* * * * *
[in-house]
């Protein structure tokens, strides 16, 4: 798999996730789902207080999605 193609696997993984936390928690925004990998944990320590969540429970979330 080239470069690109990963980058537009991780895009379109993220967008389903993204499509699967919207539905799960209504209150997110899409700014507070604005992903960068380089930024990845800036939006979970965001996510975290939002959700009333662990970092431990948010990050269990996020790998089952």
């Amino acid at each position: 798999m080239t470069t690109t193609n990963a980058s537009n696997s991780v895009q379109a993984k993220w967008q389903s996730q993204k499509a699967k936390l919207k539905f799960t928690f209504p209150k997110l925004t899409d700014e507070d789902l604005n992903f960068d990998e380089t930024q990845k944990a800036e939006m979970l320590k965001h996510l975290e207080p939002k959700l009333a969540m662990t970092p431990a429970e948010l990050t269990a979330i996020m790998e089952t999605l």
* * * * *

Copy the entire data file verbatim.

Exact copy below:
[in-house]
């Protein structure tokens, strides 16, 4: 798999996730789902207080999605 193609696997993984936390928690925004990998944990320590969540429970979330 080239470069690109990963980058537009991780895009379109993220967008389903993204499509699967919207539905799960209504209150997110899409700014507070604005992903960068380089930024990845800036939006979970965001996510975290939002959700009333662990970092431990948010990050269990996020790998089952």
């Amino acid at each position: 798999m080239t470069t690109t193609n990963a980058s537009n696997s991780v895009q379109a993984k993220w967008q389903s996730q993204k499509a699967k936390l919207k539905f799960t928690f209504p209150k997110l925004t899409d700014e507070d789902l604005n992903f960068d990998e380089t930024q990845k944990a800036e939006m979970l320590k965001h996510l975290e207080p939002k959700l009333a969540m662990t970092p431990a429970e948010l990050t269990a979330i996020m790998e089952t999605l």